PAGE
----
Labor & Delivery

Romper's best labor positions for contractions include kneeling on a yoga ball. Here a pregnant woma...

6 Doula-Recommended Labor Positions To Get Through Contractions

Some may seem weird, but your body will thank you!

Contractions have a way of bringing the laboring mom-to-be’s mind sharply in focus. And the single, emphatic thought going through her head will be how to get past the pain. There are some doula-recommended labor positions that help you get through contractions.

Labor contractions are the tightening and relaxing of the muscles of the uterus, the baby’s months-long home in your body. These involuntary muscle movements do several things at once: move the baby down toward your cervix, thin the cervix (called effacing) and stretch it open (dilating). Contractions are literally preparing your body to safely allow something the size of a mini watermelon to get through an opening that when fully dilated is about the size of a doughnut.

Many first-time mothers-to-be are anxious about labor and the pain it causes. To soothe your fears it helps to become familiar with the best labor positions to get through contractions and move the birthing process along. We asked a couple of certified birth and postpartum doulas to advise us on some of their recommended positions to get you through the tough moments. When it’s go-time, sensations may shift quickly, so don’t be afraid to try all of these positions as each may provide relief at different times.

If you’re getting close to your due date, there’s one activity you can start now. “Walking helps get the body prepared for labor,” says Talena Cawthon, certified birth and postpartum doula. “The motion of your hips wiggles the baby down.”

Labor Positions That Help With Contractions

Deep Squats

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Getting vertical moves your spine out of the way of the contraction’s path through your body. “Squats open up the pelvis to allow your baby to descend. They create pressure on the cervix which encourages dilation,” says Samantha Greiner, birth and postpartum doula, in an interview with Romper.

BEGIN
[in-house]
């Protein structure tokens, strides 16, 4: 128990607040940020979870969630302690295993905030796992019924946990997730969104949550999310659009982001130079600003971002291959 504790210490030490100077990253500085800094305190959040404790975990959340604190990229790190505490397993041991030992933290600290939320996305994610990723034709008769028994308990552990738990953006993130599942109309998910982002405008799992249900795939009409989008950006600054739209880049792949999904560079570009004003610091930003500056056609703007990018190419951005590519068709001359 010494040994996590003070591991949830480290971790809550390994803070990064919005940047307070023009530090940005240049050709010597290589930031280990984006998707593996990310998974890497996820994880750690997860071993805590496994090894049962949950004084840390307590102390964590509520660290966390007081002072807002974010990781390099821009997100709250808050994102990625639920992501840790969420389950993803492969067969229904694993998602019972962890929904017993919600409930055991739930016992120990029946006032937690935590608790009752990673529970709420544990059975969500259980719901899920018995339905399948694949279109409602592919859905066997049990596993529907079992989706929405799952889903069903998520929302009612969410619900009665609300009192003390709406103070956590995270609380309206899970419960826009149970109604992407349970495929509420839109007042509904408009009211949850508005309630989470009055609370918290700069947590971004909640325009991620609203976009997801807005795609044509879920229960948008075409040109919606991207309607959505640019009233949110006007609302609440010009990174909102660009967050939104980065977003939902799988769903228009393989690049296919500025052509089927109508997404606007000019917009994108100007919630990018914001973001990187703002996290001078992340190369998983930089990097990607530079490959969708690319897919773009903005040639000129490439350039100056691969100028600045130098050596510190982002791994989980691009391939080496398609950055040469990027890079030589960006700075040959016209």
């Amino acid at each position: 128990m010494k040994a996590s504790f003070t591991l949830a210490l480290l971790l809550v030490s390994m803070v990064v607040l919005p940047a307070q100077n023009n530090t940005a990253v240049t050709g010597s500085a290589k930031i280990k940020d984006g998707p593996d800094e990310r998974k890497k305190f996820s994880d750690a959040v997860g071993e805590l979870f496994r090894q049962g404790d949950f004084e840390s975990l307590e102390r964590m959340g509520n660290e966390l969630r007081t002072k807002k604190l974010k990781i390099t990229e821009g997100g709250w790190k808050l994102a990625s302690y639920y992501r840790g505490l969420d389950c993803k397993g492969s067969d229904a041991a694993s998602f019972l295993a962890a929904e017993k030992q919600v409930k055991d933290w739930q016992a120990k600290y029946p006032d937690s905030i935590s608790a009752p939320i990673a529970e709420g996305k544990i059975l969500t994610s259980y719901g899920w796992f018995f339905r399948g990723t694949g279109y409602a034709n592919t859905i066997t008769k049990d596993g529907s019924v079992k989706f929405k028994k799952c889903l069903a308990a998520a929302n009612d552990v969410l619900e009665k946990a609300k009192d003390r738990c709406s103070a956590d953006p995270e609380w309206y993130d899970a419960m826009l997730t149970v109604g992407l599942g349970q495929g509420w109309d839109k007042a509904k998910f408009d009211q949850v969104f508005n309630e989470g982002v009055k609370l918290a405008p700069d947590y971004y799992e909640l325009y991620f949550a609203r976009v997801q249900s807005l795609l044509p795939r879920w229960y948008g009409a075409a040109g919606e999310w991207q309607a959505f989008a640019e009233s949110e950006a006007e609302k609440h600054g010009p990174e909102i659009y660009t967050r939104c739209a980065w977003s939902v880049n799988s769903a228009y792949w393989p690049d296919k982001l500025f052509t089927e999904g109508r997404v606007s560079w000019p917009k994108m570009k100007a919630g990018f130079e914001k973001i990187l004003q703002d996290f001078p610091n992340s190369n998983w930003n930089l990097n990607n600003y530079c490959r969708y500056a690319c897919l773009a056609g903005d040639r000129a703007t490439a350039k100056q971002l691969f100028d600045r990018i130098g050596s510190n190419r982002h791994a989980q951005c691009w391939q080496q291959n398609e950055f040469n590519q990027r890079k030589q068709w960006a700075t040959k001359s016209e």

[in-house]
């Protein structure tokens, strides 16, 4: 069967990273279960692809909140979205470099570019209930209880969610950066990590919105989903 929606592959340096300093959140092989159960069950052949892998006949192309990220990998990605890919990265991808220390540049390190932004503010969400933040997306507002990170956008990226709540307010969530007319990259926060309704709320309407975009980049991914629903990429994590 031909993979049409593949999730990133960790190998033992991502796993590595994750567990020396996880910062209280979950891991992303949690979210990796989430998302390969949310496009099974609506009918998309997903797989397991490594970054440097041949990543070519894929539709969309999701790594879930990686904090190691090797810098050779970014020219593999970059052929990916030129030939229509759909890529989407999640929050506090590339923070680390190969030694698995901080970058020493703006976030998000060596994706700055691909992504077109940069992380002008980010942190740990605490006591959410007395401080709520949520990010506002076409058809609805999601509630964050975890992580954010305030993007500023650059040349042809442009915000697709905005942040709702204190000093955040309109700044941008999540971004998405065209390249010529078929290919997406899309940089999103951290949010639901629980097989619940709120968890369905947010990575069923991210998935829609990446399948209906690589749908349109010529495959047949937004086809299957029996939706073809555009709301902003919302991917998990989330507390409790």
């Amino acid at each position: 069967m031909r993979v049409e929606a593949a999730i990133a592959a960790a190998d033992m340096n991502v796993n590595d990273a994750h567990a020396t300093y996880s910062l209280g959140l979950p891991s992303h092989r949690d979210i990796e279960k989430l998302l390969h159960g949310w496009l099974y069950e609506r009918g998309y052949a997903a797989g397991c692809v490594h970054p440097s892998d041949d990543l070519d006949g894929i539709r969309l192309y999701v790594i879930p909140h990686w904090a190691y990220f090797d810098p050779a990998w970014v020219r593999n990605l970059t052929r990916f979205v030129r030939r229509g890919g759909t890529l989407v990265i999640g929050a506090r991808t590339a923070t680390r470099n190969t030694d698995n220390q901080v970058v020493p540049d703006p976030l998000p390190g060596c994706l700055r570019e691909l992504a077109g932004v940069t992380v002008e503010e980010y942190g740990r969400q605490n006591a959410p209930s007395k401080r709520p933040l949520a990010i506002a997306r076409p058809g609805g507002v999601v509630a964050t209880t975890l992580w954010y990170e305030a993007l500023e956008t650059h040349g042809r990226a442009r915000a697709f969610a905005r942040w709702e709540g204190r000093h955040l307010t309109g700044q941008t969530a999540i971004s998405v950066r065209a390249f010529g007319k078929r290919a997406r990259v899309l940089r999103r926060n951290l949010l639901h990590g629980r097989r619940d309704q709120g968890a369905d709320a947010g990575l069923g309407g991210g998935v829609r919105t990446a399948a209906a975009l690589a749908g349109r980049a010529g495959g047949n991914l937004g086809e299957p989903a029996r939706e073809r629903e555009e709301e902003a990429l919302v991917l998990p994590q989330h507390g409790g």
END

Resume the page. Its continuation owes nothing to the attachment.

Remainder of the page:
Cawthon adds that this is her favorite position for moms to use because while it helps press your baby down it also, “takes the pressure off the lower back.”

Sit On A Birth Ball

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If squatting is hard on your legs, try sitting. “Sitting on a birth ball helps bounce the baby into the pelvis, and rotating on the ball helps rock baby down,” Cawthon tells Romper.

Sit On The Toilet

Cawthon says this may seem like a strange one, but it works similarly to the other squatting positions. “It might be weird, but the gravity really helps baby move along.”

Resting Position Between Contractions

Side-lying With Pillows

Birthing your baby is work, so rest when you can. The time between contractions can be long at first. Being upright, while great for working through contractions, makes it hard to relax. So the side-lying position is ideal for catching a quick nap between contractions.

Side-lying “helps open up the pelvis and gives the baby room to move down,” Cawthon says. She adds that it also helps the baby rotate if they’re in a weird position. When lying down in labor, however, be sure to switch sides every 30 minutes.

Labor Positions To Engage Your Baby

Labor stalls are not uncommon, but they can be frustrating. Certain positions help to engage your baby to move through a stall. Increasing certain motions in your body can gently dislodge your baby from their comfortably tucked position, kicking those contractions back into high gear.

Get On All Fours

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Cawthon says that being on all fours “Releases the pressure off your back and gives baby room to turn and engage more into the pelvis.” While in this position, also have your doula or partner add pressure to your hips. This counter-pressure will help relieve some back pain.

Abdominal Lift & Tuck

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Greiner says the abdominal lift and tuck is another great position for engagement. Your partner or birth supporter can stand behind you and use their hands to lift your belly, or use a scarf or wrap to lift from behind while you’re on all fours. Greiner says, “This encourages engagement in the pelvis as well as helping your baby to reach optimal positioning.”

Some of these positions may seem weird and look awkward or uncomfortable. You might think you’ll be too self-conscious to get into them. But when the time comes and your singular focus is getting past the contraction, you won’t care. Even an ounce of relief is welcome while your body is doing the most miraculous (and exhausting) thing, bringing life into the world.


Talena Cawthon, DONA, birth and postpartum doula, owner of Explore TC Doula Services.

Samantha Greiner, birth and postpartum doula, babywearing educator